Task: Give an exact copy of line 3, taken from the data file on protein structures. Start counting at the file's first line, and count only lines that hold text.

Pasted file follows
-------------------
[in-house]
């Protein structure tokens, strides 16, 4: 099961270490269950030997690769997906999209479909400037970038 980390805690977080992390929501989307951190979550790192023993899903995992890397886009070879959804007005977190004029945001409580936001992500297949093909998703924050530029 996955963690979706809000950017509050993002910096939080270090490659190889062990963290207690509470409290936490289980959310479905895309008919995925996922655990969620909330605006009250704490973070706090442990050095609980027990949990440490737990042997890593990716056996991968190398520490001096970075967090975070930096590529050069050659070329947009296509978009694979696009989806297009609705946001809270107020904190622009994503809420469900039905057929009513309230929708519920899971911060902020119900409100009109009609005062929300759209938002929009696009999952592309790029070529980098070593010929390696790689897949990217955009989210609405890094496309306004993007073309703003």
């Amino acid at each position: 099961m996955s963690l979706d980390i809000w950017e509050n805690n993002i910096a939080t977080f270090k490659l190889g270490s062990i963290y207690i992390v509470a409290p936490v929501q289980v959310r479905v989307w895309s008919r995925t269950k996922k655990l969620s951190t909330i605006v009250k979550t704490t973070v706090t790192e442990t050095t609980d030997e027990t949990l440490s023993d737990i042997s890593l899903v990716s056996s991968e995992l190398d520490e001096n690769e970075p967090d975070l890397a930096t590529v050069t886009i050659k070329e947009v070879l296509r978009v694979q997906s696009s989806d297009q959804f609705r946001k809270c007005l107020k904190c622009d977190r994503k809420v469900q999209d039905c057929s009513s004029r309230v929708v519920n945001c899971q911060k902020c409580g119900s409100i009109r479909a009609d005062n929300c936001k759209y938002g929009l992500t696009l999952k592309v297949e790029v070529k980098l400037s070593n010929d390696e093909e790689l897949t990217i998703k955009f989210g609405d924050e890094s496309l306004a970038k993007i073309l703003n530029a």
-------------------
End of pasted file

């Amino acid at each position: 099961m996955s963690l979706d980390i809000w950017e509050n805690n993002i910096a939080t977080f270090k490659l190889g270490s062990i963290y207690i992390v509470a409290p936490v929501q289980v959310r479905v989307w895309s008919r995925t269950k996922k655990l969620s951190t909330i605006v009250k979550t704490t973070v706090t790192e442990t050095t609980d030997e027990t949990l440490s023993d737990i042997s890593l899903v990716s056996s991968e995992l190398d520490e001096n690769e970075p967090d975070l890397a930096t590529v050069t886009i050659k070329e947009v070879l296509r978009v694979q997906s696009s989806d297009q959804f609705r946001k809270c007005l107020k904190c622009d977190r994503k809420v469900q999209d039905c057929s009513s004029r309230v929708v519920n945001c899971q911060k902020c409580g119900s409100i009109r479909a009609d005062n929300c936001k759209y938002g929009l992500t696009l999952k592309v297949e790029v070529k980098l400037s070593n010929d390696e093909e790689l897949t990217i998703k955009f989210g609405d924050e890094s496309l306004a970038k993007i073309l703003n530029a």